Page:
November 30, 2010 / 2:30 PM / 10 years ago

CANADA FX DEBT-C$ falls on weak domestic GDP data

 * C$ slips to low of 97.22 U.S. cents
 * Canada growth below forecasts, rates likely on hold
 * Bonds track U.S. Treasuries higher in safe haven bid
 (Adds details, quote)
 By Jennifer Kwan
 TORONTO, Nov 30 (Reuters) - The Canadian dollar touched a
session low on Tuesday morning after domestic data showed the
economy shrank in September, while the third quarter growth
rate was weaker than market forecasts.
  Gross domestic product growth slowed to a 1.0 percent
annual rate in the July-September period because of declining
exports and a housing downturn, while the economy contracted
0.1 percent month-over-month in September. [ID:nSCLUME67I]
 The quarterly report was "clearly a disappointment," but
the most "disappointing aspect" of the data was the outright
decline in September GDP, said Doug Porter, deputy chief
economist at BMO Capital Markets.
 "That puts the fourth quarter on a very soft footing and
suggests that growth will struggle to do much better than what
we've seen in the last couple of quarters," he said.
 The median forecast of analysts in a Reuters poll was for
1.4 percent annualized growth in the quarter and September GDP
growth of 0.1 percent.
 The data helped send the Canadian dollar CAD=D4 to a
session low of C$1.0286 to the U.S. dollar, or 97.22 U.S.
cents, down nearly a cent from C$1.0186 to the U.S. dollar, or
98.17 U.S. cents, at Monday's close.
 At 9:07 a.m. (1407 GMT), the currency stood at C$1.0274 to
the greenback, or 97.33 U.S. cents.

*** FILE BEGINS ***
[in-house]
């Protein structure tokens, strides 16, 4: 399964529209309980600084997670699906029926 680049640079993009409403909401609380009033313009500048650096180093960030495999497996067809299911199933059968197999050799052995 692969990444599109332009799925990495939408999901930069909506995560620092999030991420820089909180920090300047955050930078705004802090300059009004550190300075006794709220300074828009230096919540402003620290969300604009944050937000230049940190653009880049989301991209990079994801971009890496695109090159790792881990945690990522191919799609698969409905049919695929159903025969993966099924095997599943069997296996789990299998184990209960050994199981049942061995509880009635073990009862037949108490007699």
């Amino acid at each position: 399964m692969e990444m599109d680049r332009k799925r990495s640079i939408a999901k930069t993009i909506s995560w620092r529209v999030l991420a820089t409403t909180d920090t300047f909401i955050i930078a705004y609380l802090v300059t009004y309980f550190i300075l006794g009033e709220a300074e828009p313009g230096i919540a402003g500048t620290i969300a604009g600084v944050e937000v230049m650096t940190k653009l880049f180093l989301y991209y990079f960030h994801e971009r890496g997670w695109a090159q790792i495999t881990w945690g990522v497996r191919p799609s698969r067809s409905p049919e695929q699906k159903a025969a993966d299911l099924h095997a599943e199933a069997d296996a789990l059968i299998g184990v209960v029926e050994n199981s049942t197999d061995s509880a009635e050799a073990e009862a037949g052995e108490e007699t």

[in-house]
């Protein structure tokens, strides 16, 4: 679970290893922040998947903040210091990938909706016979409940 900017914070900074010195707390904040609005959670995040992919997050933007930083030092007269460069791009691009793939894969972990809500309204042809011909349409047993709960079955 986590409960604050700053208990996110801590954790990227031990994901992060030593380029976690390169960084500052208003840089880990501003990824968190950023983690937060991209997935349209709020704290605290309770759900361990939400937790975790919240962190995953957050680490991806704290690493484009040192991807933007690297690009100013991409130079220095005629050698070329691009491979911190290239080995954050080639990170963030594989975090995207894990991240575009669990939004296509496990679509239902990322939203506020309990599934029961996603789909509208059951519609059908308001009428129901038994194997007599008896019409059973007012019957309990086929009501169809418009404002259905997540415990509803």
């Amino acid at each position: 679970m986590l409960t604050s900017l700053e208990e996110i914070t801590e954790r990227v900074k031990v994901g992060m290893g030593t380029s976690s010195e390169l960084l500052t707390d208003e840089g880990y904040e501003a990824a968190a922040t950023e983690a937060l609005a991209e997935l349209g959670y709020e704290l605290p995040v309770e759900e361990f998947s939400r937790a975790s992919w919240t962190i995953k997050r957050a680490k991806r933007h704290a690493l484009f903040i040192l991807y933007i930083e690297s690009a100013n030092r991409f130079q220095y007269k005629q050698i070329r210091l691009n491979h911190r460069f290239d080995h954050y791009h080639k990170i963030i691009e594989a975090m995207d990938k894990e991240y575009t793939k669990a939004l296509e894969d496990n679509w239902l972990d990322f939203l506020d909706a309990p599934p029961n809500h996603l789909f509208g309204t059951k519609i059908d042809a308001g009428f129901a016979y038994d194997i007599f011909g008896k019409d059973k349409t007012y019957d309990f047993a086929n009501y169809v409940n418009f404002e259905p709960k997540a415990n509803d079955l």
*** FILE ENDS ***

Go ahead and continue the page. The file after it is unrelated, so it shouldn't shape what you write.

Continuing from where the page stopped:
"The currency was on a bit of a weak footing even prior to
the result because of ongoing concerns about Europe, but this
has just compounded the weakness in the currency," said
 The currency's usual risk barometers, as measured by the
price of crude and equity market futures, were lower as
uneasiness surrounding euro zone debt problems also remained.
 The weak GDP could prompt the Bank of Canada to keep its
benchmark interest rate on hold longer than previously
 Market pricing already suggests that the central bank is
unlikely to change interest rates next week.
 According to a Reuters calculation of yields on overnight
index swaps, which reflect expectations for the policy rate,
there is nearly 100 percent likelihood that the bank will stand
 Domestic government bonds, which had been higher in a
flight-to-safety bid tracking U.S. Treasuries, rose further
after the Canadian GDP data.
 The two-year government of Canada bond CA2YT=RR was up 12
Canadian cents to yield 1.597 percent, while the 10-year bond
CA10YT=RR rose 30 Canadian cents to yield 3.048 percent.
 (Reporting by Jennifer Kwan; Editing by W Simon )

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